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Thomas Edison will never be forgotten and his incandescent lightbulb will always stand as a testament to human ingenuity, but contemporary light fixtures and lighting design allow for the use of different kinds of lightbulbs.

“The incandescent light bulb has been around since the late 1800s, but the venerable technology’s dominance seems just about over,” National Geographic reported. “On January 1, 2014, in keeping with a law passed by Congress in 2007, the old familiar tungsten-filament 40- and 60-watt incandescent light bulbs can no longer be manufactured in the U.S., because they don’t meet federal energy-efficiency standards.”

The Next Generation in Lighting

If you need to change the lightbulb in today’s contemporary light fixtures – from bath lighting to designer exterior lighting and contemporary chandeliers – you will be using a CFL lightbulb or, perhaps, an LED bulb. With either, you won’t need to change them nearly as often as you did their incandescent precursors.

“By the late 1920s and early 1930s, European researchers were doing experiments with neon tubes coated with phosphors (a material that absorbs ultraviolet light and converts the invisible light into useful white light). These findings sparked fluorescent lamp research programs in the U.S., and by the mid and late 1930s, American lighting companies were demonstrating fluorescent lights to the U.S. Navy and at the 1939 New York World’s Fair,” the Department of Energy says. “These lights lasted longer and were about three times more efficient than incandescent bulbs. The need for energy-efficient lighting American war plants led to the rapid adoption of fluorescents, and by 1951, more light in the U.S. was being produced by linear fluorescent lamps.”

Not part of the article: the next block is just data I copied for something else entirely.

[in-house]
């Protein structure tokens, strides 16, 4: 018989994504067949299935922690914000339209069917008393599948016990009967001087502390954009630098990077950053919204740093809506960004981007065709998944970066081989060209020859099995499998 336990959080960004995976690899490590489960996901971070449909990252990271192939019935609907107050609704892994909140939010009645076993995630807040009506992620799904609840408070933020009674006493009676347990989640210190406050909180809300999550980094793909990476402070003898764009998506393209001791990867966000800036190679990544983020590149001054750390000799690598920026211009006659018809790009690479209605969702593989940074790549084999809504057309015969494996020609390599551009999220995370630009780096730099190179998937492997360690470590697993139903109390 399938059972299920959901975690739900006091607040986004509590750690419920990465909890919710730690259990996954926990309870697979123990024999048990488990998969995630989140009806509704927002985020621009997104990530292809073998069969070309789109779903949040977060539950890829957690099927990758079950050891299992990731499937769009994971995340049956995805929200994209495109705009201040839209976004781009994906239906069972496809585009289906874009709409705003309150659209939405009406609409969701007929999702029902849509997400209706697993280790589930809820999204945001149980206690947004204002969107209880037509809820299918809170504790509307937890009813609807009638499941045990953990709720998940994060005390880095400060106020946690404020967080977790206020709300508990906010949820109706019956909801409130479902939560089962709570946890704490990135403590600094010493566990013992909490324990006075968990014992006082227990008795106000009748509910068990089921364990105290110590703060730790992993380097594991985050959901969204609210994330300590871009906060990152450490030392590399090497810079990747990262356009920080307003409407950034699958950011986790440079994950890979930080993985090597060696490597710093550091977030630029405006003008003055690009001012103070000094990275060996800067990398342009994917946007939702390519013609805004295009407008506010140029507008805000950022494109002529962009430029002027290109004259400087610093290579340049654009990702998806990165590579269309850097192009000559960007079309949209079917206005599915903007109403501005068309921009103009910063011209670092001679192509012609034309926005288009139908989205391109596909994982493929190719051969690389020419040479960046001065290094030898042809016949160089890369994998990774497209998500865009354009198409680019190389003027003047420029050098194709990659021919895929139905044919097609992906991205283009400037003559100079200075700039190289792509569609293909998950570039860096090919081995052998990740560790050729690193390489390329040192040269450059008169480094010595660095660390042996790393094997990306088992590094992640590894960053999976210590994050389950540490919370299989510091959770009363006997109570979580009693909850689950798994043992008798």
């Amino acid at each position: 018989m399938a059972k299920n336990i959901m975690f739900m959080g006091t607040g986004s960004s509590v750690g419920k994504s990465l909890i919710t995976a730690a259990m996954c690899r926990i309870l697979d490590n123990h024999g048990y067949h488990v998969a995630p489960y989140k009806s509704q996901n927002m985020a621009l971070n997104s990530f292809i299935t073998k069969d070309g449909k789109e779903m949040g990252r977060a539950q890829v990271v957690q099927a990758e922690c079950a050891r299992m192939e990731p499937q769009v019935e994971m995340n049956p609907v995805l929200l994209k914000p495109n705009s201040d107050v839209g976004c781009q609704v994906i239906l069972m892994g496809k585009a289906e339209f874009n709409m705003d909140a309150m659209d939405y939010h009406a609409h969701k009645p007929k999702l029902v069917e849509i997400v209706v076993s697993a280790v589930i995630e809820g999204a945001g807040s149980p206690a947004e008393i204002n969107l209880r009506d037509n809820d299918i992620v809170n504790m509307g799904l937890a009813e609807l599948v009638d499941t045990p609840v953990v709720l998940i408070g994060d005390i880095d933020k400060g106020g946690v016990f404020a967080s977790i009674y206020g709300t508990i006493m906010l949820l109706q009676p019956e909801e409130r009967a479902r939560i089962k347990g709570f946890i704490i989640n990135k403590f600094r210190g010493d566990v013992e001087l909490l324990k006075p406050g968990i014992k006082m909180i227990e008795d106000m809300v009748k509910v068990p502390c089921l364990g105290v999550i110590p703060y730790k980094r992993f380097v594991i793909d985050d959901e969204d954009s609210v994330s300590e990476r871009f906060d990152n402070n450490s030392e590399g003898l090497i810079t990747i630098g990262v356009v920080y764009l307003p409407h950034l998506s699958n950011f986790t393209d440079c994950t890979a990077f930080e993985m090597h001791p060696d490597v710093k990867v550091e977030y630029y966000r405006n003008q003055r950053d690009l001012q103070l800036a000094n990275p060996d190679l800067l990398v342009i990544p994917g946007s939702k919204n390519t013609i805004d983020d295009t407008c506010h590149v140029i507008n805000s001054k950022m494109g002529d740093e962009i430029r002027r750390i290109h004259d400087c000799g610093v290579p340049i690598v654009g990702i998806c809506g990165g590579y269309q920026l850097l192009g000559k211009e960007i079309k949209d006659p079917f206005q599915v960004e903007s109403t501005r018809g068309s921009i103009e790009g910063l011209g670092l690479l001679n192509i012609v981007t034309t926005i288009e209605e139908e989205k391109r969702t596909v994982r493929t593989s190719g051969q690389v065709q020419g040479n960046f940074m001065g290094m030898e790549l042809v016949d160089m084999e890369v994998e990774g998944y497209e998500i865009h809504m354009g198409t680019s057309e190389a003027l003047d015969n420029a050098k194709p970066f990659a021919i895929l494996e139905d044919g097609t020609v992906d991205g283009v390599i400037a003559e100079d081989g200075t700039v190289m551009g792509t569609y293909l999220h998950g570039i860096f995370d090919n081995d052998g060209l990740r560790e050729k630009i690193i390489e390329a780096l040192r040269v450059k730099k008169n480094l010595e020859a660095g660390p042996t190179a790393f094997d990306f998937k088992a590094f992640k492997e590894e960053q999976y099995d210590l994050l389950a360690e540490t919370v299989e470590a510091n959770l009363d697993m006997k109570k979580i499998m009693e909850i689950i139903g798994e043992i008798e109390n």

The need for energy conservation continued to drive innovation. “It was another energy shortage — the 1973 oil crisis — that caused lighting engineers to develop a fluorescent bulb that could be used in residential applications,” the Department of Energy says.

In the 1970s, Edward Hammer at General Electric created the first compact fluorescent light (CFL) by bending the fluorescent tube into a spiral shape. While they were more energy efficient, until fairly recently, the price of CFLs was a deterrent to their use. Now, according to the Department of Energy, “Nearly 30 years after CFLs were first introduced on the market, an ENERGY STAR® CFL costs as little as $1.74 per bulb when purchased in a four-pack.”

For more information on fluorescent lighting and other options in designer home lighting, feel free to contact your friends at Sculpta Contemporary Lighting.

There are two wonderful ways to brighten up a room that might feel a bit blah, whether it’s a living room, kitchen, dining room, bedroom or bath – lighting and color. Interior lighting and color can both make a statement, add focus and infuse a space with personality.

One of the most interesting colors to emerge as a popular choice in interior design has been Millennial Pink. “Millennial Pink can seem like a daunting color to incorporate in to your home but using just the right amount or pairing it with some smart color options can really let it do its thing and make a room shine,” says HouseTipster.

If you search for images of Millennial Pink, chances are you’ll see pictures of a variety of different shades of pink. “The tricky thing about Millennial Pink is that it’s also notoriously difficult to identify. While it appears some bloggers, designers, and color enthusiasts use the name Millennial Pink as a sort of catch-all for anything that roughly falls between bubblegum pink to rose quartz, Millennial Pink is its own entity, hard to classify as it may be.”

Millennial Pink Lighting

Perhaps the most intriguing thing about Millennial Pink is that it is a neutral. So, if you’re thinking it might be something Barbie would wear, think again! Millennial Pink is a sophisticated shade of pink. In searching for a definition, Shutterstock says terms like “peachy-salmon, rose gold, rose quartz, pale dogwood” can all be considered correct.

“Millennial Pink can seem like a daunting color to incorporate in to your home,” the pros at HomeTipster admit, but don’t let that stop you. The key to decorating with Millennial Pink, they say, is “using just the right amount or pairing it with some smart color options can really let it do its thing and make a room shine.”

If you want to use rose-gold contemporary light fixtures as a way to introduce Millennial Pink into your home décor, we can help.  A number of our decorative light fixtures are available with a rose gold finish that will add a subtle yet undeniably sophisticated touch. Just call us at 800-403-1790.